Motivational Concepts

Motivational Concepts - Rather than reducing a...

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Motivational Concepts 1. Define motivation, and identify several theories of motivated behavior. A motivation is a need or desire that serves to energize behavior and to direct it toward a goal. Under Darwin's influence, early theorists viewed behavior as being controlled by biological forces, such as instincts. When it became clear that people were naming, not explaining, various behaviors by calling them instincts, this approach fell into disfavor. The idea that genes predispose species-typical behavior is still influential in evolutionary behavior. Psychologists next turned to a drive-reduction theory of motivation. Most physiological needs create aroused psychological states that drive us to reduce or satisfy those needs. The aim of drive reduction is internal stability, or homeostasis. Furthermore, we are not only pushed by internal drives but we are also pulled by external incentives.
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Unformatted text preview: Rather than reducing a physiological need or minimizing tension, some motivated behaviors increase arousal. Curiosity-driven behaviors, for example, suggest that too little or too much stimulation can motivate people to seek an optimum level of arousal. 2. Describe Maslow's hierarchy of motives. Maslow's hierarchy of needs expresses the idea that, until satisfied, some motives are more compelling than others. At the base of the hierarchy are our physiological needs, such as for food, water, and shelter. Only if these are met are we prompted to meet our need for safety, and then to meet the uniquely human needs to give and receive love, to belong and be accepted, and to enjoy self-esteem. Beyond this, said Maslow, lies the highest of human needs: to actualize one's full potential....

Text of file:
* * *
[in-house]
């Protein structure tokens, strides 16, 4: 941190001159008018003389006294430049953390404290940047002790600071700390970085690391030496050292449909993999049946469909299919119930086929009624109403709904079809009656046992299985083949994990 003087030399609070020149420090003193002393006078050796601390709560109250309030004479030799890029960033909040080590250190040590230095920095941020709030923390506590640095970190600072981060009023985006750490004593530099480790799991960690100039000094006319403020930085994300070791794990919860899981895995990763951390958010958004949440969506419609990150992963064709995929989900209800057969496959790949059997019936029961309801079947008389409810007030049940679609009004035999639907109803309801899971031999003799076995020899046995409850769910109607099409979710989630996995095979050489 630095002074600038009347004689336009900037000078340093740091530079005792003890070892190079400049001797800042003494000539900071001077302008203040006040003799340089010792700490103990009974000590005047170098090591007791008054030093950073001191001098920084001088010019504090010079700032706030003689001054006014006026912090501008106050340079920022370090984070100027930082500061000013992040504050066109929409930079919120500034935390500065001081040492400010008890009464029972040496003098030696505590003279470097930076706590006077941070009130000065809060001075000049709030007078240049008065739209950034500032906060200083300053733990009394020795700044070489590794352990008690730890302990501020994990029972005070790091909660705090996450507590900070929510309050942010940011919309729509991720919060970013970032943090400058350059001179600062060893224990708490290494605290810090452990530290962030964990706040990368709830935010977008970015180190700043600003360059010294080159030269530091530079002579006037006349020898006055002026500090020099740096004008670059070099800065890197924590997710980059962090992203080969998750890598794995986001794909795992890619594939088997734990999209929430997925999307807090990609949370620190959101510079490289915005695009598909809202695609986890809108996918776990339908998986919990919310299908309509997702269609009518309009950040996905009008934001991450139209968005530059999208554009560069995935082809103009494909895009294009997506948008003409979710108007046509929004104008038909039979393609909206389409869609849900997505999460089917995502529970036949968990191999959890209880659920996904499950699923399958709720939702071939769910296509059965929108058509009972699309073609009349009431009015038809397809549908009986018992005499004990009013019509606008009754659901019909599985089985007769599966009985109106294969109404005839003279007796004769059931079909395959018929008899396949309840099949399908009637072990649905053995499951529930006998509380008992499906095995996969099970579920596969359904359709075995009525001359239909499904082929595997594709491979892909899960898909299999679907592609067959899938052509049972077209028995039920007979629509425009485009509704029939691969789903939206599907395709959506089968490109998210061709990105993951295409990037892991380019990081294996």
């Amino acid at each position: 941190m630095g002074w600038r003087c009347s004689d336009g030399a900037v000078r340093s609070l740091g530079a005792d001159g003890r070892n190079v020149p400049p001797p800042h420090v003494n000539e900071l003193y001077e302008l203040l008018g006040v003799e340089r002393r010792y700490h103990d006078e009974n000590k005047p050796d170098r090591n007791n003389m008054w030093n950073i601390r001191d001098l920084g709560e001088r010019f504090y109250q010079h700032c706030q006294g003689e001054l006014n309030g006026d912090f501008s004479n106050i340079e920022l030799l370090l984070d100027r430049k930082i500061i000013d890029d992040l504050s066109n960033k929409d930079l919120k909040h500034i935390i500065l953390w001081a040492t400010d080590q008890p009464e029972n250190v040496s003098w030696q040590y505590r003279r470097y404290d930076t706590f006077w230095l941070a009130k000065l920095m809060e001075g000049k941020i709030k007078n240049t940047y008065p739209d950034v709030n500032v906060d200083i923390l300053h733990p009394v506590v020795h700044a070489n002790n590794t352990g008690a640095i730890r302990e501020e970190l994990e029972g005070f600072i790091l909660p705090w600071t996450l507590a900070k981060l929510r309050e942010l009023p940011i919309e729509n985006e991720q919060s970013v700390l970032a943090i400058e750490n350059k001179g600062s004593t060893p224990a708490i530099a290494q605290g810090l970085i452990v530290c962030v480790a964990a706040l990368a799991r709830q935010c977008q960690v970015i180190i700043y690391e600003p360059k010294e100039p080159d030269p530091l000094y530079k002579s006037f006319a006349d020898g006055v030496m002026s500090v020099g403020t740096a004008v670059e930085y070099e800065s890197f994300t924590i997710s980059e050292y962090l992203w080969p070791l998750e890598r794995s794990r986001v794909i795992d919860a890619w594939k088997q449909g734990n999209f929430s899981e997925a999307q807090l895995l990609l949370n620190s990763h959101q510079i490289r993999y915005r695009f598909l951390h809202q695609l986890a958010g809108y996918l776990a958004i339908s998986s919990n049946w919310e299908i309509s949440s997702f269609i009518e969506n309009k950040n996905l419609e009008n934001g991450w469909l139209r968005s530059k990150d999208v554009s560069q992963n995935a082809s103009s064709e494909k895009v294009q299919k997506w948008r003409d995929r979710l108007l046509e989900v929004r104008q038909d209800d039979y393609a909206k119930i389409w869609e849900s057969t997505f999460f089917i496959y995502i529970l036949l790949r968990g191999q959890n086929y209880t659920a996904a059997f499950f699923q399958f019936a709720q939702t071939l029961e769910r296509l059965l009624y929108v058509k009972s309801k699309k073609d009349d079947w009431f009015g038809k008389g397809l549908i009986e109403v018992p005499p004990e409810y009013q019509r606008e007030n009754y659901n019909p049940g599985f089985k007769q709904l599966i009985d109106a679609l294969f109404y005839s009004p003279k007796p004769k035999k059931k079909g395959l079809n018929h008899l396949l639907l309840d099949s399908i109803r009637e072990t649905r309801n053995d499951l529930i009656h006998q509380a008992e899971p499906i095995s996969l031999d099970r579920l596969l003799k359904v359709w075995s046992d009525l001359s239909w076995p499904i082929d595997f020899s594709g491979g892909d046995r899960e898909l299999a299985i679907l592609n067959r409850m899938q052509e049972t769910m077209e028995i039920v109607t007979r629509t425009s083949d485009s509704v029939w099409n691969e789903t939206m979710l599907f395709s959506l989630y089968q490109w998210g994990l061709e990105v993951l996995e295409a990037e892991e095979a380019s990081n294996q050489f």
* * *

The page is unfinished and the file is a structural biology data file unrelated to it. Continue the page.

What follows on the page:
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This note was uploaded on 12/04/2011 for the course PSY 2012 taught by Professor Scheff during the Fall '08 term at Broward College.

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